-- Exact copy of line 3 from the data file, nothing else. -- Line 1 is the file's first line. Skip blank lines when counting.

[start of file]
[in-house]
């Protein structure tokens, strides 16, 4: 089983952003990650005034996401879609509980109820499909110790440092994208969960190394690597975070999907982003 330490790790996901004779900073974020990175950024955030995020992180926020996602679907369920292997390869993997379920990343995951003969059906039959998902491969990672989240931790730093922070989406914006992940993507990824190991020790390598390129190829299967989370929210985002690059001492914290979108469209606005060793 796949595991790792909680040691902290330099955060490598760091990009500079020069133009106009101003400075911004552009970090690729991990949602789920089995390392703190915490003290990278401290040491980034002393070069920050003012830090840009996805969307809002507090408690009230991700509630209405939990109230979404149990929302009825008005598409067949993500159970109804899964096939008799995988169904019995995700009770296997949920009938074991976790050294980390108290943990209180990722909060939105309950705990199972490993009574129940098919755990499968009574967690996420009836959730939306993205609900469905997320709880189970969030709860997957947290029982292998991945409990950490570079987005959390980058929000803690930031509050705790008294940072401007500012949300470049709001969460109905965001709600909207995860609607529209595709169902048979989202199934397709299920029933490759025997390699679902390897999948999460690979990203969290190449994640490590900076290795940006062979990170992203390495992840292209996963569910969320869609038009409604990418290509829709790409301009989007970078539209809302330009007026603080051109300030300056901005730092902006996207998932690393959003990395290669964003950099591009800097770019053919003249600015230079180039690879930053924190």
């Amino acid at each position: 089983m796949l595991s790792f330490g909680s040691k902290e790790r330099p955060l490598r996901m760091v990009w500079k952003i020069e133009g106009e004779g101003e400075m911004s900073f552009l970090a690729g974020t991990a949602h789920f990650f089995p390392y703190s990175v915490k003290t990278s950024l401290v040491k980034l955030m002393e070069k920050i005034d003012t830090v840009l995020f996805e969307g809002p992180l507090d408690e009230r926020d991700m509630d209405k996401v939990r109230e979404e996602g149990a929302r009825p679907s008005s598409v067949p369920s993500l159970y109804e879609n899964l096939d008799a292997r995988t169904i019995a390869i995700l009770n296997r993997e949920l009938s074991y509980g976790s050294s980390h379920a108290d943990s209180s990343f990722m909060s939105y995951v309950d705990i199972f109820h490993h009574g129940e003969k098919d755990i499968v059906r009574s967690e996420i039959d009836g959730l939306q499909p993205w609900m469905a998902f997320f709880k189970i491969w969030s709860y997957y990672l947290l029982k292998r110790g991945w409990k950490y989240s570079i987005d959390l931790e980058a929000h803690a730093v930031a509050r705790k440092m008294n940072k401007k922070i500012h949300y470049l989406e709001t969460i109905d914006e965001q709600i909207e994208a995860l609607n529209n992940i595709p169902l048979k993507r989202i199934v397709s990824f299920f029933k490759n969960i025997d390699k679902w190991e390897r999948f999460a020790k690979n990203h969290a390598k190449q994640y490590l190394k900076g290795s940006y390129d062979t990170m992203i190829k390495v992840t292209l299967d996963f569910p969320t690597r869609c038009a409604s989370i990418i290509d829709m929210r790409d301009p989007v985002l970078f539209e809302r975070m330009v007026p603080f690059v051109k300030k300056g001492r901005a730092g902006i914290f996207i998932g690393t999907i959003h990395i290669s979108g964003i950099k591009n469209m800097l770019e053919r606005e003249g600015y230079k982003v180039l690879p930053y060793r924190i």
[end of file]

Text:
């Amino acid at each position: 089983m796949l595991s790792f330490g909680s040691k902290e790790r330099p955060l490598r996901m760091v990009w500079k952003i020069e133009g106009e004779g101003e400075m911004s900073f552009l970090a690729g974020t991990a949602h789920f990650f089995p390392y703190s990175v915490k003290t990278s950024l401290v040491k980034l955030m002393e070069k920050i005034d003012t830090v840009l995020f996805e969307g809002p992180l507090d408690e009230r926020d991700m509630d209405k996401v939990r109230e979404e996602g149990a929302r009825p679907s008005s598409v067949p369920s993500l159970y109804e879609n899964l096939d008799a292997r995988t169904i019995a390869i995700l009770n296997r993997e949920l009938s074991y509980g976790s050294s980390h379920a108290d943990s209180s990343f990722m909060s939105y995951v309950d705990i199972f109820h490993h009574g129940e003969k098919d755990i499968v059906r009574s967690e996420i039959d009836g959730l939306q499909p993205w609900m469905a998902f997320f709880k189970i491969w969030s709860y997957y990672l947290l029982k292998r110790g991945w409990k950490y989240s570079i987005d959390l931790e980058a929000h803690a730093v930031a509050r705790k440092m008294n940072k401007k922070i500012h949300y470049l989406e709001t969460i109905d914006e965001q709600i909207e994208a995860l609607n529209n992940i595709p169902l048979k993507r989202i199934v397709s990824f299920f029933k490759n969960i025997d390699k679902w190991e390897r999948f999460a020790k690979n990203h969290a390598k190449q994640y490590l190394k900076g290795s940006y390129d062979t990170m992203i190829k390495v992840t292209l299967d996963f569910p969320t690597r869609c038009a409604s989370i990418i290509d829709m929210r790409d301009p989007v985002l970078f539209e809302r975070m330009v007026p603080f690059v051109k300030k300056g001492r901005a730092g902006i914290f996207i998932g690393t999907i959003h990395i290669s979108g964003i950099k591009n469209m800097l770019e053919r606005e003249g600015y230079k982003v180039l690879p930053y060793r924190i």